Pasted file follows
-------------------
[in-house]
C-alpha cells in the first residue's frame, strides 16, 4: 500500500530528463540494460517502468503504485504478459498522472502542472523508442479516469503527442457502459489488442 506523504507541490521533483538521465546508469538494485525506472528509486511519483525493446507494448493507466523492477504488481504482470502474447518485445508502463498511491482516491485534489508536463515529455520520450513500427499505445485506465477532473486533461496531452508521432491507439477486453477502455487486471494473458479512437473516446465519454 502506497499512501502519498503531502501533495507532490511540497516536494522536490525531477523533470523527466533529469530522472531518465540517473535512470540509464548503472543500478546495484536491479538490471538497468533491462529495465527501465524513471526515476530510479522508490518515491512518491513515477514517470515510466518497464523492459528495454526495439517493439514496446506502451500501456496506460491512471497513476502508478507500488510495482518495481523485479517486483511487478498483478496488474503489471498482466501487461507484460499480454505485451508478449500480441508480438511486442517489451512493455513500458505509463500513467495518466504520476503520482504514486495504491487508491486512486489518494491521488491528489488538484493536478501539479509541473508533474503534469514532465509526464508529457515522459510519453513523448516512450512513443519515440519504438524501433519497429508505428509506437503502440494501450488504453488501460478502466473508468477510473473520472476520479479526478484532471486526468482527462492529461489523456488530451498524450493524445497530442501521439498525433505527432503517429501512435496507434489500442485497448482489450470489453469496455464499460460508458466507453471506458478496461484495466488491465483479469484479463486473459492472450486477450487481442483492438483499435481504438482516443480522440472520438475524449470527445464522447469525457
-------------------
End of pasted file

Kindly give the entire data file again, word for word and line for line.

[in-house]
C-alpha cells in the first residue's frame, strides 16, 4: 500500500530528463540494460517502468503504485504478459498522472502542472523508442479516469503527442457502459489488442 506523504507541490521533483538521465546508469538494485525506472528509486511519483525493446507494448493507466523492477504488481504482470502474447518485445508502463498511491482516491485534489508536463515529455520520450513500427499505445485506465477532473486533461496531452508521432491507439477486453477502455487486471494473458479512437473516446465519454 502506497499512501502519498503531502501533495507532490511540497516536494522536490525531477523533470523527466533529469530522472531518465540517473535512470540509464548503472543500478546495484536491479538490471538497468533491462529495465527501465524513471526515476530510479522508490518515491512518491513515477514517470515510466518497464523492459528495454526495439517493439514496446506502451500501456496506460491512471497513476502508478507500488510495482518495481523485479517486483511487478498483478496488474503489471498482466501487461507484460499480454505485451508478449500480441508480438511486442517489451512493455513500458505509463500513467495518466504520476503520482504514486495504491487508491486512486489518494491521488491528489488538484493536478501539479509541473508533474503534469514532465509526464508529457515522459510519453513523448516512450512513443519515440519504438524501433519497429508505428509506437503502440494501450488504453488501460478502466473508468477510473473520472476520479479526478484532471486526468482527462492529461489523456488530451498524450493524445497530442501521439498525433505527432503517429501512435496507434489500442485497448482489450470489453469496455464499460460508458466507453471506458478496461484495466488491465483479469484479463486473459492472450486477450487481442483492438483499435481504438482516443480522440472520438475524449470527445464522447469525457